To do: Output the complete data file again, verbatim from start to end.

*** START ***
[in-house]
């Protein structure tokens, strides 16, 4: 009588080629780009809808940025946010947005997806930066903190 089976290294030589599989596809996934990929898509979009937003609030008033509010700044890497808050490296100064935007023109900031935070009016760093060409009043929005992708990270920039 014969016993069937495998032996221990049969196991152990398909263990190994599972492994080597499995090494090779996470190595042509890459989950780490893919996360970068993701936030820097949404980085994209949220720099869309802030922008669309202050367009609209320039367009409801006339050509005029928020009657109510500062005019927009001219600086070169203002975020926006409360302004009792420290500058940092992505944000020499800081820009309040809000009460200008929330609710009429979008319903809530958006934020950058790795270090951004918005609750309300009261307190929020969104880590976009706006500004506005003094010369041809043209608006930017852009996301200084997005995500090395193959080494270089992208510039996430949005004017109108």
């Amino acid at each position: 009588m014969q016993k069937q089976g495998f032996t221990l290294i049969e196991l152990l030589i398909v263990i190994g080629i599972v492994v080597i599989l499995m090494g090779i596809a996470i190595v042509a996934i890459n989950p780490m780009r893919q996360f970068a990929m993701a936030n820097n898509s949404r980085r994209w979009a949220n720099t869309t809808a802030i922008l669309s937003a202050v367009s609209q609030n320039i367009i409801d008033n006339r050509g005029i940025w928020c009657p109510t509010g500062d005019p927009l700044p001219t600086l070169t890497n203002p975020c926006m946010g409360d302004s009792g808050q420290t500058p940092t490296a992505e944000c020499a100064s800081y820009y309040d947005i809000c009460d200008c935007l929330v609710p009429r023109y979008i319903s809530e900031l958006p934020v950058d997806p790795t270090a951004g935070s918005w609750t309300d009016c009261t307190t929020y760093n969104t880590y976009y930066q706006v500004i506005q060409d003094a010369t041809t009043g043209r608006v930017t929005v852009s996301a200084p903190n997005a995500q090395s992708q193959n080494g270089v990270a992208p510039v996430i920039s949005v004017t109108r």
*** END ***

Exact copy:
[in-house]
């Protein structure tokens, strides 16, 4: 009588080629780009809808940025946010947005997806930066903190 089976290294030589599989596809996934990929898509979009937003609030008033509010700044890497808050490296100064935007023109900031935070009016760093060409009043929005992708990270920039 014969016993069937495998032996221990049969196991152990398909263990190994599972492994080597499995090494090779996470190595042509890459989950780490893919996360970068993701936030820097949404980085994209949220720099869309802030922008669309202050367009609209320039367009409801006339050509005029928020009657109510500062005019927009001219600086070169203002975020926006409360302004009792420290500058940092992505944000020499800081820009309040809000009460200008929330609710009429979008319903809530958006934020950058790795270090951004918005609750309300009261307190929020969104880590976009706006500004506005003094010369041809043209608006930017852009996301200084997005995500090395193959080494270089992208510039996430949005004017109108």
């Amino acid at each position: 009588m014969q016993k069937q089976g495998f032996t221990l290294i049969e196991l152990l030589i398909v263990i190994g080629i599972v492994v080597i599989l499995m090494g090779i596809a996470i190595v042509a996934i890459n989950p780490m780009r893919q996360f970068a990929m993701a936030n820097n898509s949404r980085r994209w979009a949220n720099t869309t809808a802030i922008l669309s937003a202050v367009s609209q609030n320039i367009i409801d008033n006339r050509g005029i940025w928020c009657p109510t509010g500062d005019p927009l700044p001219t600086l070169t890497n203002p975020c926006m946010g409360d302004s009792g808050q420290t500058p940092t490296a992505e944000c020499a100064s800081y820009y309040d947005i809000c009460d200008c935007l929330v609710p009429r023109y979008i319903s809530e900031l958006p934020v950058d997806p790795t270090a951004g935070s918005w609750t309300d009016c009261t307190t929020y760093n969104t880590y976009y930066q706006v500004i506005q060409d003094a010369t041809t009043g043209r608006v930017t929005v852009s996301a200084p903190n997005a995500q090395s992708q193959n080494g270089v990270a992208p510039v996430i920039s949005v004017t109108r």